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Divided We Fail: Key Findings in Iowa

Divided We Fail

Health care costs are skyrocketing and retirement savings are inadequate. The American people have said that these issues are top domestic priorities and they want answers, action, and accountability from our elected officials now

By the Polls

Washington is stuck in gridlock and too dominated by special interests.

  • 67% of Iowans age 18 and older believe that the political system in Washington is seriously broken.
  • 62% of Iowans age 18 and older are angry about the job politicians in Washington are doing to get things done on issues of concern to the people.

But Iowans believe the system can be fixed.

  • 58% believe that our health care system and Social Security can be fixed without adding to the deficit and burdening future generations.

Iowans age 18 and older want solutions for our health care system.

  • 95 % support the idea that insurance companies and health care providers should provide clear explanations of health are costs so patients know how much they will be charged up front.
  • 94% support the idea that health care is a basic necessity and that Americans should be able to get the health care they need when they need it.
  • 90% support the need for a long-term care system that is affordable and doesn't require spending all that you have to get coverage.
  • 87% support the idea that insurance companies, doctors, and hospitals should invest in information technology to improve quality of care, reduce medical errors, and control health costs.
  • 85% support the idea that health care costs can be lowered if patients with multiple chronic conditions get better preventive care management.

Iowans age 18 and older believe that lifetime financial security is at the core of the American dream.

  • 89% support the idea that schools should teach financial literacy to young people, beginning at a very early age.
  • 88% support the idea that laws against age discrimination should be strengthened so workers 50 and older can keep working.
  • 82% support the idea that tax incentives should be simplified and increased to help working families save for retirement.
  • 77% support the idea that every worker should be enrolled in a savings plan, like a 401(k), so they can keep more of what they earn.

Health Care Facts

Too many Iowans are uninsured.

  • 9 % of Iowans do not have health insurance, including 12% of those ages 19-64, 6% of children, and 31% of Hispanics

Health care costs too much.

  • Since 1980, health care expenditures in Iowa have grown an average of 7.6% per year
  • The average total single premium for enrolled employees at private firms in Iowa that offer health coverage rose from $2,191 in 1998 to $3,270 in 2003, an increase of 49% in inflation-adjusted dollars,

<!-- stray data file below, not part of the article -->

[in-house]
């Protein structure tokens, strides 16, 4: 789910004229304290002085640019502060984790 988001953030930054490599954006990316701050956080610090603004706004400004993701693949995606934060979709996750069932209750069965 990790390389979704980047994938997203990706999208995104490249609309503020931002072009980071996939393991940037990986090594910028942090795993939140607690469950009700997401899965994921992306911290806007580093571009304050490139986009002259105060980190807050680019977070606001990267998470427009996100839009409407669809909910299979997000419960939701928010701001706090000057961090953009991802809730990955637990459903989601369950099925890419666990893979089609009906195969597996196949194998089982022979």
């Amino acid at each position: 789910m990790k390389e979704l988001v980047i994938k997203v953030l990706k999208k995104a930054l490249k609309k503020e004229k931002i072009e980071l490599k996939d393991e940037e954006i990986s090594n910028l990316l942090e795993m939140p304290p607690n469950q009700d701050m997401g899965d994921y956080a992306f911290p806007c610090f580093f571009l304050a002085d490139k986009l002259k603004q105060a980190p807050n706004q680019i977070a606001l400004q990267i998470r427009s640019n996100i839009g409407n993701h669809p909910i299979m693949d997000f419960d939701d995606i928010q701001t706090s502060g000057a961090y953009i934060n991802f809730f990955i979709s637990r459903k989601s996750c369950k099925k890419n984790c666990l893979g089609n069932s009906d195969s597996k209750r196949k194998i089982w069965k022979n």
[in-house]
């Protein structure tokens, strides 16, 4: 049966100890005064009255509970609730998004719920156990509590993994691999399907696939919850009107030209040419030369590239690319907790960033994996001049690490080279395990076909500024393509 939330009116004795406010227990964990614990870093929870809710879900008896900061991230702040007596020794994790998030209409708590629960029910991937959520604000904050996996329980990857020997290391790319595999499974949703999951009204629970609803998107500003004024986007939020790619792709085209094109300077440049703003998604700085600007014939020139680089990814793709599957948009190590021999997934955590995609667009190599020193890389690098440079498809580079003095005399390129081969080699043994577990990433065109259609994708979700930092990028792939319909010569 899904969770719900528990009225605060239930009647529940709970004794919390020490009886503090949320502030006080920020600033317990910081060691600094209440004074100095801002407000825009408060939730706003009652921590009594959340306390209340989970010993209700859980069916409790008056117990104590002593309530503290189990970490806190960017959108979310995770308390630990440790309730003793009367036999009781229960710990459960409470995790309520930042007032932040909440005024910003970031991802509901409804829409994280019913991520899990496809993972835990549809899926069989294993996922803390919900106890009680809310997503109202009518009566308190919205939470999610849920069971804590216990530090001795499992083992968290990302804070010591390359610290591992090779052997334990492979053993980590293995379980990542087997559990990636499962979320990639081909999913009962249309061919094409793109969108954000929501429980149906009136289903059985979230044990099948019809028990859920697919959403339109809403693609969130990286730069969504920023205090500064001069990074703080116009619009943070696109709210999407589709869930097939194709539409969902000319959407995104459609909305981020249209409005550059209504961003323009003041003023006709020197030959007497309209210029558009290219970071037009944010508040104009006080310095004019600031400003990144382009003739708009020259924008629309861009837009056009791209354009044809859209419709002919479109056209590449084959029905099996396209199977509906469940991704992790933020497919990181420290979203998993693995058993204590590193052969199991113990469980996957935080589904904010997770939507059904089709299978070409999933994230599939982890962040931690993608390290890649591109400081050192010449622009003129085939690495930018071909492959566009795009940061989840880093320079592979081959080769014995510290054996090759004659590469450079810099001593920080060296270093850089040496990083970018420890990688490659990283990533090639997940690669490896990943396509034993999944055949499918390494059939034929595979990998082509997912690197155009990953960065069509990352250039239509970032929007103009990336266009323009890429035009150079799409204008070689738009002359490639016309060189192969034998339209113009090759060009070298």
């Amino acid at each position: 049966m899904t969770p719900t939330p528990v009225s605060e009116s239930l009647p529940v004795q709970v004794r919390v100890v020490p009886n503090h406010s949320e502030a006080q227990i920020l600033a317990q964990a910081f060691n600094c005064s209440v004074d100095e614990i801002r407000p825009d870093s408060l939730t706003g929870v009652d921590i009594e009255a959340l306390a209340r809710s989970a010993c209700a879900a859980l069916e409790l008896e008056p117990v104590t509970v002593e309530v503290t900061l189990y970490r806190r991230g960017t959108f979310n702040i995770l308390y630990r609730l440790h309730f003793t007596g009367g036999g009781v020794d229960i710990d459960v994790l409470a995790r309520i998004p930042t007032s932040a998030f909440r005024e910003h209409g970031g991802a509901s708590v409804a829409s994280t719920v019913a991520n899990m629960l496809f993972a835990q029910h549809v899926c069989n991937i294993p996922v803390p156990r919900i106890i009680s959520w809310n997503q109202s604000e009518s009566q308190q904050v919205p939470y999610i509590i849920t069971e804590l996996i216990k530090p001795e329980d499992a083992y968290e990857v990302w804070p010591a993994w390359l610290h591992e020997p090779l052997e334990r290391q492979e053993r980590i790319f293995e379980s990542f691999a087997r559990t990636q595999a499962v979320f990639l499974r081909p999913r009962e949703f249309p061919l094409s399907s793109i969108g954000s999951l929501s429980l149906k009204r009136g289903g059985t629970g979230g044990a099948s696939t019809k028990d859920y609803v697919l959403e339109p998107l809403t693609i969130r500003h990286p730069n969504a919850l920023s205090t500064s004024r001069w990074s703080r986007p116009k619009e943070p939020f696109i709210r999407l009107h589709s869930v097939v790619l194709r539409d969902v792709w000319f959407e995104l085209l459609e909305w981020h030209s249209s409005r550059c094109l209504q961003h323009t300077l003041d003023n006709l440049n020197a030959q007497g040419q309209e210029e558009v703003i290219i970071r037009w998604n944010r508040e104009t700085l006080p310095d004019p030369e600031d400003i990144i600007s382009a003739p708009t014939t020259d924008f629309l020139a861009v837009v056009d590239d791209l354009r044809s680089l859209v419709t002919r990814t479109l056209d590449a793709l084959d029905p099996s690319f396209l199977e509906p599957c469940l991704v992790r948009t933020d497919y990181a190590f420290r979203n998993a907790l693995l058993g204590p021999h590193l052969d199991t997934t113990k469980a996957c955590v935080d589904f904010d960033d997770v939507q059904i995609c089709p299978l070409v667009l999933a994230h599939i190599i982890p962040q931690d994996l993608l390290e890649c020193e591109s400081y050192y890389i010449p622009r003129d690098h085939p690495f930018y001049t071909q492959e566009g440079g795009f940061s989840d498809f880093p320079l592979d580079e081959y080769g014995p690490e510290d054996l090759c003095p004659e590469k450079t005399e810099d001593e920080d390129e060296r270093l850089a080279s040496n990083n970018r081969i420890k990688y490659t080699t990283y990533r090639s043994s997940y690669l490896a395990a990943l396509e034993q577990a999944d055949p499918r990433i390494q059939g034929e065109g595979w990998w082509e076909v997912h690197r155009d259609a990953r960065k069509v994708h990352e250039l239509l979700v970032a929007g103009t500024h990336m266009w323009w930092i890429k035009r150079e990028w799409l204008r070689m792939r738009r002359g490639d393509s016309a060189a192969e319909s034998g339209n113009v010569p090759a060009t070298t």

• The average employee contribution for health insurance rose from $392 per year in 1998 to $680 per year in 2003. 
  • Over the last seven years, the average manufacturers' price of 153 common drugs increased almost 54%, more than 2 and one-half times the inflation rate.

Financial Security Facts

Social Security is vital to the well-being of older Iowans.

  • In 2003, one in five Iowa residents received Social Security. Two-thirds of beneficiaries are retirees; one-third of beneficiaries are widows or widowers, disabled workers, wives or husbands of workers, or children.
  • Social Security makes up at least half of the income for over half of Iowans age 65 and older. One-fifth of older Iowans rely on Social Security as their only source of income.
  • Over half (53%) of Iowa's population 65 and older (179,000) would be living in poverty if they were not receiving Social Security.

Americans haven't saved enough to retire.

Just 23% are very confident of achieving a comfortable lifestyle in retirement.

  • Only 21% believe that they are very prepared for retirement.
  • Only 25% of baby boomers believe they are prepared.

Only 42% of workers have actually tried to figure out how much money they will need in order to live comfortably throughout retirement.

Written by Terri Guengerich, AARP Knowledge Management

April 2007
©2007 AARP
All rights are reserved and content may be reproduced, downloaded, disseminated, or transferred, for single use, or by nonprofit organizations for educational purposes, if correct attribution is made to AARP.
Knowledge Management, AARP, 601 E Street, NW, Washington, DC 20049

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